Tomato Tarte Tatin

August 8, 2019
: 6
: 45 min
: 25 min
: Moderate

There's a big reward at the end of this preparation. An absolutely superb dish to serve at lunch or as a starter at dinner. NOTE: Special Equipment: A 20 centimeter tart dish or cast iron skillet with a depth of at least 1 ½ inches.


  • 8 Plum tomatoes, halved.*
  • 1 large sweet onion, thinly sliced.
  • Basil leaves (about 12 large)
  • 2 cups of coarsely grated Reggiano Parmigiano Cheese
  • 1 sheet of Pepperidge Farm Puff Pastry, defrosted.
  • Olive Oil
  • Butter
  • Balsamic Vinegar
  • Salt and Pepper
  • Step 1 Pre-heat the oven to 275 degrees.
  • Step 2 Put the tomatoes, skin side down on a sheet pan. Brush the cut side of the tomatoes with olive oil, then generously salt and pepper them.
  • Step 3 Put them in the oven for 3 hours, rotating the sheet pans occasionally so that they roast evenly. Remove from the oven. Allow to cool until they can be handled.
  • Step 4 Peel the skins off the tomatoes. (This is not at all hard to do.) If doing this the night before making the Tarte, set the peeled tomatoes aside and refrigerate.
  • Step 5 When you are ready to bake the tart, take the puff pastry out of the freezer and defrost for 20 minutes.
  • Step 6 Brush the outside or the tomatoes with balsamic vinegar. Also brush the bottom of the tart pan or cast iron skillet.
  • Step 7 Put the tomatoes peeled side down into the pan or skillet.
  • Step 8 Pre-heat oven to 425 degrees.
  • Step 9 In a non-stick skillet, melt 1 tbsp. unsalted butter and 1 tbsp. Olive Oil. Put the thinly sliced sweet onion in the pan and gently caramelize it until it is golden brown. Remove from heat. Set aside.
  • Step 10 Once the onions are slightly cooled, strew them over the tomatoes in the pan or skillet.
  • Step 11 Put a layer of basil leaves over the onions.
  • Step 12 Grate 2 cups of Reggiano Parmigiano. Cover the basil with the grated cheese.
  • Step 13 On a lightly floured surface, unroll the puff pastry sheet and use a rolling pin to extend the size of the sheet so that it will completely cover the tart pan or skillet. Lift the crust onto the dish and trim it to fit exactly. Put the pan or skillet on a sheet pan or baking sheet with sides. (Some liquid may seep out during the cooking process so do not use anything without sides.)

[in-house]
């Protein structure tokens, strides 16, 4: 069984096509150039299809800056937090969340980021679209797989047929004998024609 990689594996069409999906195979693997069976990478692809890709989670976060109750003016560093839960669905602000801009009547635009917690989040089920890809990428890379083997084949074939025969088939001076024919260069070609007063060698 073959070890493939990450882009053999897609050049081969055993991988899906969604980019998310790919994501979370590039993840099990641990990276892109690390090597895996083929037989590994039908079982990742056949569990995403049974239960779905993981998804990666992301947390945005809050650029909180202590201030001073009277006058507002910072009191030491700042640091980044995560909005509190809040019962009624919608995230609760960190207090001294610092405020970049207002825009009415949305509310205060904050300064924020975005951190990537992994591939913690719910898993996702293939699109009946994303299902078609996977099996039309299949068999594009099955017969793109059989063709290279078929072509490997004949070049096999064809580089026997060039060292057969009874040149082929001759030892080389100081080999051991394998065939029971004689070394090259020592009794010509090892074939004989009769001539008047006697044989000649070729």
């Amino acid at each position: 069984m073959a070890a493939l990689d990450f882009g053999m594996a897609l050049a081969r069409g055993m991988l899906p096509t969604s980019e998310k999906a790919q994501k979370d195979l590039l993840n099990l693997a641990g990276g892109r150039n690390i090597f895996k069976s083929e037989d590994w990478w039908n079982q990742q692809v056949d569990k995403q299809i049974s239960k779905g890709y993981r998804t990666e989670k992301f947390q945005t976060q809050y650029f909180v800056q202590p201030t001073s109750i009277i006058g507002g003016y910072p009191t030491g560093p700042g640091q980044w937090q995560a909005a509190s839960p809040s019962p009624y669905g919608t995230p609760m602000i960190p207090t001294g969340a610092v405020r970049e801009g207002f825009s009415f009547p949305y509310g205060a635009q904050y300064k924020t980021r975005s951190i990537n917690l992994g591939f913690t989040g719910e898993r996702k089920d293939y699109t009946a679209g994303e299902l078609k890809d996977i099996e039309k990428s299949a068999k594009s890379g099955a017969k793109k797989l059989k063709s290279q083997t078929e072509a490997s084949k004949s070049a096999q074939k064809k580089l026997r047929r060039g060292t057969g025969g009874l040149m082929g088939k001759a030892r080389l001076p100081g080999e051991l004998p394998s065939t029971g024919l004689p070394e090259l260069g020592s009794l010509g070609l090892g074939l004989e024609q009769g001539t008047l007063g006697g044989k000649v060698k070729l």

• Step 14 Put the tart in a 425 degree oven for 25 minutes until pastry is puffed and golden. Let cool for 5 minutes. Invert on flat surfaced plate.
  • Step 15 Cut into wedges and serve.
  • Step 16 * It seems a shame to only roast 8 tomatoes. I bought 5 lbs of them, about 18 all told and have plenty on hand.

6 thoughts on “Savory Roasted Tomato Tarte Tatin”

  • Ok, so I tried this several ways as I cannot do the pastry and I was not going to use GF pie crust as it is not very good. Used it with Cornmeal crust as a base – very heavy and did not do a thing for the flavor. Tried Pizza crust – just came out like a big tomato pizza – nope. Used day old Pizza dough that I made a fried dough with, and baked it like a Bruschetta. Bingo! Sometimes, you just have to make the recipe no matter what Monte! This one had me going from the moment I saw it!

  • Hi Ana! Just got a chance to reply to this. Did your machine auto-correct PF (Pepperidge Farm) to GF? If you don't like PF, there's one called Dufour here which is truly higher quality and also costs a little more. I am seriously considering baking the top as a seperate piece and then putting it over the baked base and flipping as per instructions. I am very proud of this one and plan on serving it again to Andrew's sister who just arrived here today from Dallas…where it was over 100 degrees 14 days in a row. She's awfully glad to be here! XOXO M.

  • Update – now I have purchased a Pilsbury GF pie crust – gotta keep trying. I have not found the PFarm GF product, will keep looking. The holidays are coming soon and I've got to get some trial and errors in! Thanks again!

  • Dear Ana, I have just updated this post to show you what the package of PF Puff Pastry Sheets look like. I hope this helps you find them. Yesterday, I was at a luncheon with Faith Middleton of NPR's Food Schmooze and we were discussing baking the puff pastry crust separately while the tomatoes etc cook in the oven in the tart pan. We would then put the baked disk on top of the tomatoes and flip it at that point. I have yet to try this but I think it's worth a go! All best, Monte